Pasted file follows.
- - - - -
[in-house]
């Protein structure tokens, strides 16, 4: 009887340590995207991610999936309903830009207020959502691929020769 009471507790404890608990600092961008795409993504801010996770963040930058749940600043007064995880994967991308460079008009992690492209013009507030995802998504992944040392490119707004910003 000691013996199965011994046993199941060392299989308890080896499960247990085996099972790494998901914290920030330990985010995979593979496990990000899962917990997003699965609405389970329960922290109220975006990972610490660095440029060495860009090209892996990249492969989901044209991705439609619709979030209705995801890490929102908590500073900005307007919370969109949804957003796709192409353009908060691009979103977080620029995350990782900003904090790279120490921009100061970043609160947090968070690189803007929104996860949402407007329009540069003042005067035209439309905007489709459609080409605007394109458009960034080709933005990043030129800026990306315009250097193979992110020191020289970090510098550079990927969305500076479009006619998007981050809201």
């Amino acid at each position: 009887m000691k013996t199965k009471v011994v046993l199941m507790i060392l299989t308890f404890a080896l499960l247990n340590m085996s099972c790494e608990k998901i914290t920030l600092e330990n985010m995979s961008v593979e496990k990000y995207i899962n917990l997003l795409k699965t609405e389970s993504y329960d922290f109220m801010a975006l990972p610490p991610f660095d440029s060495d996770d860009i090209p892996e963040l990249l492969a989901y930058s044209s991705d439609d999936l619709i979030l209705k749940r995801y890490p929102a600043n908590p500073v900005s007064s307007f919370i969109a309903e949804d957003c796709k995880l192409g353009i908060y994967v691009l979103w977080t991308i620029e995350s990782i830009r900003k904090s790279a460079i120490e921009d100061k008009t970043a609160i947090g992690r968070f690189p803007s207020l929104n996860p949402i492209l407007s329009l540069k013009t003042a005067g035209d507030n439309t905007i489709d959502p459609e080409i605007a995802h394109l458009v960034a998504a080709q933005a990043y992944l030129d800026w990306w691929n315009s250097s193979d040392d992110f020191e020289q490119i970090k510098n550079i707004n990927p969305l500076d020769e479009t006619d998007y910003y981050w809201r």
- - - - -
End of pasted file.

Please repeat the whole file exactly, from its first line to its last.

[in-house]
């Protein structure tokens, strides 16, 4: 009887340590995207991610999936309903830009207020959502691929020769 009471507790404890608990600092961008795409993504801010996770963040930058749940600043007064995880994967991308460079008009992690492209013009507030995802998504992944040392490119707004910003 000691013996199965011994046993199941060392299989308890080896499960247990085996099972790494998901914290920030330990985010995979593979496990990000899962917990997003699965609405389970329960922290109220975006990972610490660095440029060495860009090209892996990249492969989901044209991705439609619709979030209705995801890490929102908590500073900005307007919370969109949804957003796709192409353009908060691009979103977080620029995350990782900003904090790279120490921009100061970043609160947090968070690189803007929104996860949402407007329009540069003042005067035209439309905007489709459609080409605007394109458009960034080709933005990043030129800026990306315009250097193979992110020191020289970090510098550079990927969305500076479009006619998007981050809201």
């Amino acid at each position: 009887m000691k013996t199965k009471v011994v046993l199941m507790i060392l299989t308890f404890a080896l499960l247990n340590m085996s099972c790494e608990k998901i914290t920030l600092e330990n985010m995979s961008v593979e496990k990000y995207i899962n917990l997003l795409k699965t609405e389970s993504y329960d922290f109220m801010a975006l990972p610490p991610f660095d440029s060495d996770d860009i090209p892996e963040l990249l492969a989901y930058s044209s991705d439609d999936l619709i979030l209705k749940r995801y890490p929102a600043n908590p500073v900005s007064s307007f919370i969109a309903e949804d957003c796709k995880l192409g353009i908060y994967v691009l979103w977080t991308i620029e995350s990782i830009r900003k904090s790279a460079i120490e921009d100061k008009t970043a609160i947090g992690r968070f690189p803007s207020l929104n996860p949402i492209l407007s329009l540069k013009t003042a005067g035209d507030n439309t905007i489709d959502p459609e080409i605007a995802h394109l458009v960034a998504a080709q933005a990043y992944l030129d800026w990306w691929n315009s250097s193979d040392d992110f020191e020289q490119i970090k510098n550079i707004n990927p969305l500076d020769e479009t006619d998007y910003y981050w809201r």